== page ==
There were also various fundamental flaws in the design of the referendum. In the run up to the vote the Electoral Justice system, responsible for preventing election related crime, prohibited donations to organisations who received international funding. This affected only the pro-ban side of the debate as they received support from groups like the UN, whereas the pro-gun side were supported by independent and private organisations like the NRA. This action essentially prevented the pro-ban side of the debate from having equal footing in the process of deliberation.

The outcome of the referendum resulted in the continuation of the strict gun laws in put in place by the Disarmament Statute of 2003. This coupled with the downfall of two former Brazilian presidents, Dilma Roussef[14] and Lula da Silva on corruption charges[15] has paved the way for the right-wing, pro-gun Jair Bolsonaro to take office in Brazil as of 2018. One of his flagship policies to combat an ever-growing homicide rate is to relax the gun controls in place since 2003, and a bill dating back to 2012 reversing the age restrictions and background checks has already been debated by congress since Bolsonaro’s election.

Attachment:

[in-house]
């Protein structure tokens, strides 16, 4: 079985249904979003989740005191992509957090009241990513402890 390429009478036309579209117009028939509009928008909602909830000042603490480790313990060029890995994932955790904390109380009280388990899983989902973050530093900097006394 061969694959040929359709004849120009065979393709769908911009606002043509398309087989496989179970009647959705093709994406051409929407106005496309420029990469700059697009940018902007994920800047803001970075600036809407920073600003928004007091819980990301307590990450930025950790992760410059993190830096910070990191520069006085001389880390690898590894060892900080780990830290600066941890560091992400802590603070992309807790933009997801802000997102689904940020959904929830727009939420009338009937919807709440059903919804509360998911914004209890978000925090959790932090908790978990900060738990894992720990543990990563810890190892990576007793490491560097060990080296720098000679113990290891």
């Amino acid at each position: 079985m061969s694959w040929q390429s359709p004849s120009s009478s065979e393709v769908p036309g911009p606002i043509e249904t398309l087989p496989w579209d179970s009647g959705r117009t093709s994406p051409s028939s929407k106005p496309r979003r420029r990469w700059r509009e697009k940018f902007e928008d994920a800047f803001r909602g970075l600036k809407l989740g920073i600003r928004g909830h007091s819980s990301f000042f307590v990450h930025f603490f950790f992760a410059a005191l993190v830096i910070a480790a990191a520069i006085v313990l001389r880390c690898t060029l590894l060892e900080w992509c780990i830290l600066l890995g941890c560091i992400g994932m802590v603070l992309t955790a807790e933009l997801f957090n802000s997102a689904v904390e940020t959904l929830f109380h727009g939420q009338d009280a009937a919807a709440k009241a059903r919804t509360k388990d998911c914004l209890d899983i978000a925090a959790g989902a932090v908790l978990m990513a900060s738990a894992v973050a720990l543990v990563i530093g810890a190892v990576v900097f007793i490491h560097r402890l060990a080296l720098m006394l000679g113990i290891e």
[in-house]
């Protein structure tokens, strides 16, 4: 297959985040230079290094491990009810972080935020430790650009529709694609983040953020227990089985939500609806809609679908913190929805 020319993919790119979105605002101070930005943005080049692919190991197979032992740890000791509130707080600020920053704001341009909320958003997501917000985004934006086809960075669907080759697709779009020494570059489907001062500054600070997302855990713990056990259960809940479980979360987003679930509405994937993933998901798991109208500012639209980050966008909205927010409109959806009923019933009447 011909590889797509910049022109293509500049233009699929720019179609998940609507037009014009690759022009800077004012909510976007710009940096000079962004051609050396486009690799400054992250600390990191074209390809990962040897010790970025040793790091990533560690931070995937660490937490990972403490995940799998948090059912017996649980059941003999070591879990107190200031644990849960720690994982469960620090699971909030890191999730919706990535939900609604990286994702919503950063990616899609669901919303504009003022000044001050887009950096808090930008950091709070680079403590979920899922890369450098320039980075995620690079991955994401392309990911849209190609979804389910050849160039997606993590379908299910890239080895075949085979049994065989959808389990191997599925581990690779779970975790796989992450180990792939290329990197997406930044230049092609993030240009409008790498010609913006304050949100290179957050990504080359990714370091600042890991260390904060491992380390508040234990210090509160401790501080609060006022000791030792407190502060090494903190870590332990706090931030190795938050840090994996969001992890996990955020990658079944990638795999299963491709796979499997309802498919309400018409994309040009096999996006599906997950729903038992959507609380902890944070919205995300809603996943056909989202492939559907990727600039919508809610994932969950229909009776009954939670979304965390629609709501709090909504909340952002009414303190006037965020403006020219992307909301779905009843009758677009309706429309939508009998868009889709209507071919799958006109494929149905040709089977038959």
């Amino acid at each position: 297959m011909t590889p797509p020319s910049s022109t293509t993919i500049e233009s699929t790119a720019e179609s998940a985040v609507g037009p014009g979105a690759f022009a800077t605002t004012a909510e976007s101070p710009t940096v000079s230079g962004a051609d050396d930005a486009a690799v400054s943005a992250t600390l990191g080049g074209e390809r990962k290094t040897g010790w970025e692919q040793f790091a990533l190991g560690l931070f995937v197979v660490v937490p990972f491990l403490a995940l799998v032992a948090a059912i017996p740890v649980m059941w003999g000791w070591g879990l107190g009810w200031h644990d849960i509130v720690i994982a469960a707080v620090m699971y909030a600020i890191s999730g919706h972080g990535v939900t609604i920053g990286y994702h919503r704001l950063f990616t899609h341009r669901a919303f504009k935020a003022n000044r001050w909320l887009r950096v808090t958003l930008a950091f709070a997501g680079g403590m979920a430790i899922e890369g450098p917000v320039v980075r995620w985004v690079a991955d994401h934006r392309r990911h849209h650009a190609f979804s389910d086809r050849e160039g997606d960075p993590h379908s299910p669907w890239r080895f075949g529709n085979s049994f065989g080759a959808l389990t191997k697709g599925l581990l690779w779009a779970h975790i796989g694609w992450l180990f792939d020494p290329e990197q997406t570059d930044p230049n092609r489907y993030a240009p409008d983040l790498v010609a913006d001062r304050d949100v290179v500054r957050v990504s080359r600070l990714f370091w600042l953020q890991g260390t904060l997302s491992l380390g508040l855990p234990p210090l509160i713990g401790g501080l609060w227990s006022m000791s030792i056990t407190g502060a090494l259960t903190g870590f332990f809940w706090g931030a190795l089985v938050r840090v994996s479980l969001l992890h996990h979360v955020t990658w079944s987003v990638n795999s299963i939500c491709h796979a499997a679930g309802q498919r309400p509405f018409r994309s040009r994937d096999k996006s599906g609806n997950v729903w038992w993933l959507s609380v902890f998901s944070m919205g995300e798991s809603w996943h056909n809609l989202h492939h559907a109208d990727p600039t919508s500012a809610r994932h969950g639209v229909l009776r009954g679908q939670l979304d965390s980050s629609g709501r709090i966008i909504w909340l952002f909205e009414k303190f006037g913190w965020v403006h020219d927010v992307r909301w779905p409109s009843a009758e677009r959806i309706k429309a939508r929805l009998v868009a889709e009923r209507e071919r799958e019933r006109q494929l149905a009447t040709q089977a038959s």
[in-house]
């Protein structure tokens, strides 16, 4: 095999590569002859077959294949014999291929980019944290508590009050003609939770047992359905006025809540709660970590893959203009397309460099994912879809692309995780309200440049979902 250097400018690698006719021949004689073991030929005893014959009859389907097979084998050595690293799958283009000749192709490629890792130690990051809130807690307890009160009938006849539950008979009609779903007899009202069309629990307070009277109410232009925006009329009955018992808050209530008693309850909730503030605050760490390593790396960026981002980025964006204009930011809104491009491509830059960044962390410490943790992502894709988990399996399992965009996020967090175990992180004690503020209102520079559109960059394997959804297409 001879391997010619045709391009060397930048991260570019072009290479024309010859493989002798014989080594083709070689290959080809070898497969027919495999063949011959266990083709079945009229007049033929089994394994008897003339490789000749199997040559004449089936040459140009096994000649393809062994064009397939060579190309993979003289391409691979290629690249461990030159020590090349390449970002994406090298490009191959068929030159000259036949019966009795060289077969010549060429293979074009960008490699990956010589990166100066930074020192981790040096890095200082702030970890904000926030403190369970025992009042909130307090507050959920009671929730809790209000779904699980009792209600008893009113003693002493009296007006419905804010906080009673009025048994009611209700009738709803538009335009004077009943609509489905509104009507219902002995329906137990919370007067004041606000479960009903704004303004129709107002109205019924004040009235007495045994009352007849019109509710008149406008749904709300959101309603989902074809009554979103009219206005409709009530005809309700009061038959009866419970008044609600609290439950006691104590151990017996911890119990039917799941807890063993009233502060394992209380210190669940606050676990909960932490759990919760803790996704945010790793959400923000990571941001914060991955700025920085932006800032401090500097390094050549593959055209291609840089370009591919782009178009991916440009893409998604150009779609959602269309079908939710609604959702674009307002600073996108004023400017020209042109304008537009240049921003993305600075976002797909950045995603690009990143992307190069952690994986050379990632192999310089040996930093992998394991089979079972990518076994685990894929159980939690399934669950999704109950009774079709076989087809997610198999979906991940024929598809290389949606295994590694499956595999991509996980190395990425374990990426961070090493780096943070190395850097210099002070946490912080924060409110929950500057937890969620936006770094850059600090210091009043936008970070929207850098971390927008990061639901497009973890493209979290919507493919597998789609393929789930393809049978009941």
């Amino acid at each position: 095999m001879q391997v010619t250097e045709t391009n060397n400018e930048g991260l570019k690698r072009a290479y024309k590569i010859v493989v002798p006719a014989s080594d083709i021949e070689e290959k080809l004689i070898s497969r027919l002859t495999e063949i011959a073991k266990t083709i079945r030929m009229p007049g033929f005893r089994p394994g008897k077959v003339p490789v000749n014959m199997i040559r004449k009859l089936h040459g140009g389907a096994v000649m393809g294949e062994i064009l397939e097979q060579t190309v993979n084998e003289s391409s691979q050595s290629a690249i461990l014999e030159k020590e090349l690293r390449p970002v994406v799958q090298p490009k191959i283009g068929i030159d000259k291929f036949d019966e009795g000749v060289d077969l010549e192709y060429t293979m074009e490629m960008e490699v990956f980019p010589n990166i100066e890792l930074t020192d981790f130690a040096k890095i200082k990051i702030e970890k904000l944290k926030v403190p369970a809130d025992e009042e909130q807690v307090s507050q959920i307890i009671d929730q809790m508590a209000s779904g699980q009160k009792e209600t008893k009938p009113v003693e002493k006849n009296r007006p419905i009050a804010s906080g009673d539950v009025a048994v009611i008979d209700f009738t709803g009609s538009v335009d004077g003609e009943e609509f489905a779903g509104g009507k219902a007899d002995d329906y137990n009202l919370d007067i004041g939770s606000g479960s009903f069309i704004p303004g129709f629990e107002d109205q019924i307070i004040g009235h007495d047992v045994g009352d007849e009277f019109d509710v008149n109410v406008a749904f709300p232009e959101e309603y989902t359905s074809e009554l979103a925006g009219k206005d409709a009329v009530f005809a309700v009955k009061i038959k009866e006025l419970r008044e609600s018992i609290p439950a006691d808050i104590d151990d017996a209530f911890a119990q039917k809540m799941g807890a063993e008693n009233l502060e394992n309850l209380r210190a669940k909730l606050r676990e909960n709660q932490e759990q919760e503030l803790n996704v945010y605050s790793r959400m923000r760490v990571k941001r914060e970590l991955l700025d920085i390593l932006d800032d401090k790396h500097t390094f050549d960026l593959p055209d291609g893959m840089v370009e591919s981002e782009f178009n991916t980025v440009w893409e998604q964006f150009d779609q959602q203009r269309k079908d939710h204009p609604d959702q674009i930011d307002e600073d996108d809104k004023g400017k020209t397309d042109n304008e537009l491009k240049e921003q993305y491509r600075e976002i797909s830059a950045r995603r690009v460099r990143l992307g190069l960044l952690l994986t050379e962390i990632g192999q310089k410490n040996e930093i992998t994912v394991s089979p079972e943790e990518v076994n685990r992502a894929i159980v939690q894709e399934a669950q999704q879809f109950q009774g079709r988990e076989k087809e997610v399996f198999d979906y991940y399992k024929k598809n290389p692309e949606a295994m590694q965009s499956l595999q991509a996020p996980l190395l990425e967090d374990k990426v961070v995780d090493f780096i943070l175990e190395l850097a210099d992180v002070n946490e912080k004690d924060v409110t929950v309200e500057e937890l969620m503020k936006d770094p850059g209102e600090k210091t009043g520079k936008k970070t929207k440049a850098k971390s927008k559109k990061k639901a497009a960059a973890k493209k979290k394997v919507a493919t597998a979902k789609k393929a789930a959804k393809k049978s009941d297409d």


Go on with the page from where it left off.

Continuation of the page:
If they had decided to re-run the referendum after the result, a suggestion for improvement would be to extend the compulsory voting to 16- and 17-year olds as well. This is due to gun crime and homicide disproportionally affecting 16 to 25-year olds in Brazil. A downside to innovations in direct democracy like referenda is a tendency for one side of the argument to campaign in a complacent manner, often due to the fact they have morality on their side. The initial outburst of public and media support for the ‘yes’ side may have led them to believe the referendum outcome too soon. This is similar to the 2016 European Union referendum in the UK where the remain side were complacent from the outset and lost to a negative campaign of fear propaganda from the leave side, a campaign mirrored by the pro-gun advocates in Brazil at the time of the firearms referendum.